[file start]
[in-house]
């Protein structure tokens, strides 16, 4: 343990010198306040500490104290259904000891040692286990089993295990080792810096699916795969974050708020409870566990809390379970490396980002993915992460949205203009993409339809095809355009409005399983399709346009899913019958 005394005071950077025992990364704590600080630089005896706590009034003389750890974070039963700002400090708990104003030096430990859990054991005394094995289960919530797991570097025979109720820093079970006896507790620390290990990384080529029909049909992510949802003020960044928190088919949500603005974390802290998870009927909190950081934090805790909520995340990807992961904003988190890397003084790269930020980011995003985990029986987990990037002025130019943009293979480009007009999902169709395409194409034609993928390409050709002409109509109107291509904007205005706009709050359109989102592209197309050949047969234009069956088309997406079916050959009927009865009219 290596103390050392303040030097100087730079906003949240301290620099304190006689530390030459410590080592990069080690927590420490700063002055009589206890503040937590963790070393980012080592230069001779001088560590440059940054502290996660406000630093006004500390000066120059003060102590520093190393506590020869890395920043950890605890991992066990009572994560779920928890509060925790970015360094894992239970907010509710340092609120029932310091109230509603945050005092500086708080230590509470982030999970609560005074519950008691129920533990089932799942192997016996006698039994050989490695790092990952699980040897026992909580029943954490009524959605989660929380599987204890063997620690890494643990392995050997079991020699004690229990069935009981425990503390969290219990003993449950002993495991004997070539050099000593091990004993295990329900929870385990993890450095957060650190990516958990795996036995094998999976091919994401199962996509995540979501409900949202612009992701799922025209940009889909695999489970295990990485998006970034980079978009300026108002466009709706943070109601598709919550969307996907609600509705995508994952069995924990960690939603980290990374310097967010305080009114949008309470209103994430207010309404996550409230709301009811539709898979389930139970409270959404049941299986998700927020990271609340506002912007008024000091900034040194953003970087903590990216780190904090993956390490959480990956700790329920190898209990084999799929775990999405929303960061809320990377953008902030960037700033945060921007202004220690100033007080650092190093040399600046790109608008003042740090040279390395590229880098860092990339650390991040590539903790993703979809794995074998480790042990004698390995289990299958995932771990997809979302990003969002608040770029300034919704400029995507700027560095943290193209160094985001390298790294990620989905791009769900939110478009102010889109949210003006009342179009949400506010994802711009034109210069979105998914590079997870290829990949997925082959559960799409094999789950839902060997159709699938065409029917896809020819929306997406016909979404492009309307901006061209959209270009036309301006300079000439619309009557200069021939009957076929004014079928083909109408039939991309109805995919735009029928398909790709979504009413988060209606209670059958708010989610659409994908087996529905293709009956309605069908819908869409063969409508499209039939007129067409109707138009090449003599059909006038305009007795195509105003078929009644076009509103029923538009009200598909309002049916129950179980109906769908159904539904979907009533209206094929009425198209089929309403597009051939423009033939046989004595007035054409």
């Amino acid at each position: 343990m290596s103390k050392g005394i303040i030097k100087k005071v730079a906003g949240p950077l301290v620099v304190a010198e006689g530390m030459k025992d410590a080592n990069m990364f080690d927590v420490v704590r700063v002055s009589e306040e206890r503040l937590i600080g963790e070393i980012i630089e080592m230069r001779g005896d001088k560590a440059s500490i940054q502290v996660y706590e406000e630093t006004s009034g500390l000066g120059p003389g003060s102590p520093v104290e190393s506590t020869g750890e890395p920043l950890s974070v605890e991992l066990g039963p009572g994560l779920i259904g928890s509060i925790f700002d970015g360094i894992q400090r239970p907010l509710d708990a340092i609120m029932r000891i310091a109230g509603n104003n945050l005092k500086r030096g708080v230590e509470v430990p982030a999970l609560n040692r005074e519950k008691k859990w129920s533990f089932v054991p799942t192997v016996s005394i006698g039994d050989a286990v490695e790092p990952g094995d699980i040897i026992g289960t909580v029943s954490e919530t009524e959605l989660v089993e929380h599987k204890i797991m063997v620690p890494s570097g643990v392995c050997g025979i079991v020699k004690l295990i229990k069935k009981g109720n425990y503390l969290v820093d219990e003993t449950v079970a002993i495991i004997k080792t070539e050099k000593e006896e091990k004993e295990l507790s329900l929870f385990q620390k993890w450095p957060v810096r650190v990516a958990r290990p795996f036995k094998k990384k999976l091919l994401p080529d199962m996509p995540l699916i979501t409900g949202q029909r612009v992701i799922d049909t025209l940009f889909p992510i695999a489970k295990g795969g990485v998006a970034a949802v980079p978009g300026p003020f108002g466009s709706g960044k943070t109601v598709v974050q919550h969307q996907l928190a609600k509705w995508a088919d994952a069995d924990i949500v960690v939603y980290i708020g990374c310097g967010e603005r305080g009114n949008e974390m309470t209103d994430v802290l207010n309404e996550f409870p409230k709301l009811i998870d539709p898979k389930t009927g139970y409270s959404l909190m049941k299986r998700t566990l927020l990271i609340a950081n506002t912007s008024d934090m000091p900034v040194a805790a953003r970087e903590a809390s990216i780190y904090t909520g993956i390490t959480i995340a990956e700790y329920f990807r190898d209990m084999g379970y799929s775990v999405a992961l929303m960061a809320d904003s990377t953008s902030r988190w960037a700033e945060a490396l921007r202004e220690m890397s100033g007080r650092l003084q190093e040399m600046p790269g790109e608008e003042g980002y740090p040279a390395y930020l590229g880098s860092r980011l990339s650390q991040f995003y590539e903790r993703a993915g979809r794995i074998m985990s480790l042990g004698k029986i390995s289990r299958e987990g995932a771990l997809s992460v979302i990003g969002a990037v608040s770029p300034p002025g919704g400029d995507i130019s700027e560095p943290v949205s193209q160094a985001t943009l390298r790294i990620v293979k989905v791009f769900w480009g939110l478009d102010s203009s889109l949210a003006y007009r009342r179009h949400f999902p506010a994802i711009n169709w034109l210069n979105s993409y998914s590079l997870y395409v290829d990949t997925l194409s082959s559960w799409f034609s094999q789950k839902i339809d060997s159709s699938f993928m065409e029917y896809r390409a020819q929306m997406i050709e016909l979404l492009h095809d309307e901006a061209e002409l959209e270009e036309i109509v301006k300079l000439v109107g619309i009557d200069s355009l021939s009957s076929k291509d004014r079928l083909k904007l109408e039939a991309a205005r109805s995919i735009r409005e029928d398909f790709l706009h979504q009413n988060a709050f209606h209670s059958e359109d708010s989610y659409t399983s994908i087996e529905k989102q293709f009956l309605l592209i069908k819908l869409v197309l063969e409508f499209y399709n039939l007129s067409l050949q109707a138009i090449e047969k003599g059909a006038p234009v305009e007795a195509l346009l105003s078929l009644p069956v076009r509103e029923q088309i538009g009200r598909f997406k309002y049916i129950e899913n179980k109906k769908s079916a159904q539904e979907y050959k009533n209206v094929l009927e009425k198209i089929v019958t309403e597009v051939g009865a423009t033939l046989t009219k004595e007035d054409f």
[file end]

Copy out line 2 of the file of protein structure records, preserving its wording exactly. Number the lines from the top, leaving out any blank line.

């Protein structure tokens, strides 16, 4: 343990010198306040500490104290259904000891040692286990089993295990080792810096699916795969974050708020409870566990809390379970490396980002993915992460949205203009993409339809095809355009409005399983399709346009899913019958 005394005071950077025992990364704590600080630089005896706590009034003389750890974070039963700002400090708990104003030096430990859990054991005394094995289960919530797991570097025979109720820093079970006896507790620390290990990384080529029909049909992510949802003020960044928190088919949500603005974390802290998870009927909190950081934090805790909520995340990807992961904003988190890397003084790269930020980011995003985990029986987990990037002025130019943009293979480009007009999902169709395409194409034609993928390409050709002409109509109107291509904007205005706009709050359109989102592209197309050949047969234009069956088309997406079916050959009927009865009219 290596103390050392303040030097100087730079906003949240301290620099304190006689530390030459410590080592990069080690927590420490700063002055009589206890503040937590963790070393980012080592230069001779001088560590440059940054502290996660406000630093006004500390000066120059003060102590520093190393506590020869890395920043950890605890991992066990009572994560779920928890509060925790970015360094894992239970907010509710340092609120029932310091109230509603945050005092500086708080230590509470982030999970609560005074519950008691129920533990089932799942192997016996006698039994050989490695790092990952699980040897026992909580029943954490009524959605989660929380599987204890063997620690890494643990392995050997079991020699004690229990069935009981425990503390969290219990003993449950002993495991004997070539050099000593091990004993295990329900929870385990993890450095957060650190990516958990795996036995094998999976091919994401199962996509995540979501409900949202612009992701799922025209940009889909695999489970295990990485998006970034980079978009300026108002466009709706943070109601598709919550969307996907609600509705995508994952069995924990960690939603980290990374310097967010305080009114949008309470209103994430207010309404996550409230709301009811539709898979389930139970409270959404049941299986998700927020990271609340506002912007008024000091900034040194953003970087903590990216780190904090993956390490959480990956700790329920190898209990084999799929775990999405929303960061809320990377953008902030960037700033945060921007202004220690100033007080650092190093040399600046790109608008003042740090040279390395590229880098860092990339650390991040590539903790993703979809794995074998480790042990004698390995289990299958995932771990997809979302990003969002608040770029300034919704400029995507700027560095943290193209160094985001390298790294990620989905791009769900939110478009102010889109949210003006009342179009949400506010994802711009034109210069979105998914590079997870290829990949997925082959559960799409094999789950839902060997159709699938065409029917896809020819929306997406016909979404492009309307901006061209959209270009036309301006300079000439619309009557200069021939009957076929004014079928083909109408039939991309109805995919735009029928398909790709979504009413988060209606209670059958708010989610659409994908087996529905293709009956309605069908819908869409063969409508499209039939007129067409109707138009090449003599059909006038305009007795195509105003078929009644076009509103029923538009009200598909309002049916129950179980109906769908159904539904979907009533209206094929009425198209089929309403597009051939423009033939046989004595007035054409």